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Bobtail snipe eel

provided by wikipedia EN

The bobtail snipe eels are two species of deep-sea eels in the family Cyematidae, one only in each of two genera. They are small elongate fishes, growing up to 16cm (6 in) in length.

The family Cyematidae is characterized by thin, short bodies with long jaws and small teeth and eyes. In addition, they possess the confluent dorsal, caudal, and anal fins in the posterior position.[1] Species were thought to inhabit only the Southern Atlantic, until two new specimens were captured in the Northern Atlantic in 2006 and 2008.[2]

They are bathypelagic (deep-water ocean-dwellers) and have been found down to 5,000 m (16,400 ft). They are found in all oceans and do not undergo vertical diurnal migration.[3]

See also

References

  1. ^ Poulsen, Jan (2015). "Fifth confirmed record and North Atlantic range expansion of the rare pelagic bobtail snipe eel genus Neocyema (Cyematidae, Elopomorpha)". Marine Biodiversity Records. 8 (53): 1–5.
  2. ^ DeVaney, Shannon C.; Hartel, Karsten E.; Themelis, Daphne E. (September 2009). "The First Records of Neocyema (Teleostei: Saccopharyngiformes) in the Western North Atlantic with Comments on Its Relationship to Leptocephalus holti Schmidt 1909". Northeastern Naturalist. 16 (3): 409–414. doi:10.1656/045.016.n308. ISSN 1092-6194. S2CID 84115524.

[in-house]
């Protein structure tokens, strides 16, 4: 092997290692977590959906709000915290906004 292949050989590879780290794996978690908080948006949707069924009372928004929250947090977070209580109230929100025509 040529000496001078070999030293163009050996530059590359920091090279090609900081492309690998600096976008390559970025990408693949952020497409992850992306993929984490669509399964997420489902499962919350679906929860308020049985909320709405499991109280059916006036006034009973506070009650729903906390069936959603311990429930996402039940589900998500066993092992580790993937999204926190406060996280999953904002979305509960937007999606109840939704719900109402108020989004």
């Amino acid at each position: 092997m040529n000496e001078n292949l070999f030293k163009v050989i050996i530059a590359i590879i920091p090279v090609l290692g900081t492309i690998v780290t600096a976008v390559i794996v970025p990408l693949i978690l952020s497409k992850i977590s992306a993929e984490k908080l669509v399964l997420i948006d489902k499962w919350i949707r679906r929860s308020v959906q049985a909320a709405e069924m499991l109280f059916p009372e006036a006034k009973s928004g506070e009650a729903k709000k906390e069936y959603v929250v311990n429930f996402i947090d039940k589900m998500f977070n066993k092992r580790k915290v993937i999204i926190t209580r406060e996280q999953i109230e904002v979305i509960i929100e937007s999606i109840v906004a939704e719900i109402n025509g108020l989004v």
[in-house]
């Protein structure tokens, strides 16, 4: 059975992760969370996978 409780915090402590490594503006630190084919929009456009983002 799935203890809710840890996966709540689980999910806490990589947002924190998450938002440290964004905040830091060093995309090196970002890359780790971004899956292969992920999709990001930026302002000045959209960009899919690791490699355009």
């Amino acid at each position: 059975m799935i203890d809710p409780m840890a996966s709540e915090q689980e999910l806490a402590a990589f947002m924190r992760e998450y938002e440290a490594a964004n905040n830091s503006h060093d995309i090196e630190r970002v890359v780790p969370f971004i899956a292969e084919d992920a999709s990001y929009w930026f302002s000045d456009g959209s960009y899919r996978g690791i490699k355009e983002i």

3. ^ DeVaney, Shannon C. (2016-10-01). "Species Distribution Modeling of Deep Pelagic Eels". Integrative and Comparative Biology. 56 (4): 524–530. doi:10.1093/icb/icw032. ISSN 1540-7063. PMID 27252208.
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Bobtail snipe eel: Brief Summary

provided by wikipedia EN

The bobtail snipe eels are two species of deep-sea eels in the family Cyematidae, one only in each of two genera. They are small elongate fishes, growing up to 16cm (6 in) in length.

The family Cyematidae is characterized by thin, short bodies with long jaws and small teeth and eyes. In addition, they possess the confluent dorsal, caudal, and anal fins in the posterior position. Species were thought to inhabit only the Southern Atlantic, until two new specimens were captured in the Northern Atlantic in 2006 and 2008.

They are bathypelagic (deep-water ocean-dwellers) and have been found down to 5,000 m (16,400 ft). They are found in all oceans and do not undergo vertical diurnal migration.

license
cc-by-sa-3.0
copyright
Wikipedia authors and editors
original
visit source
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wikipedia EN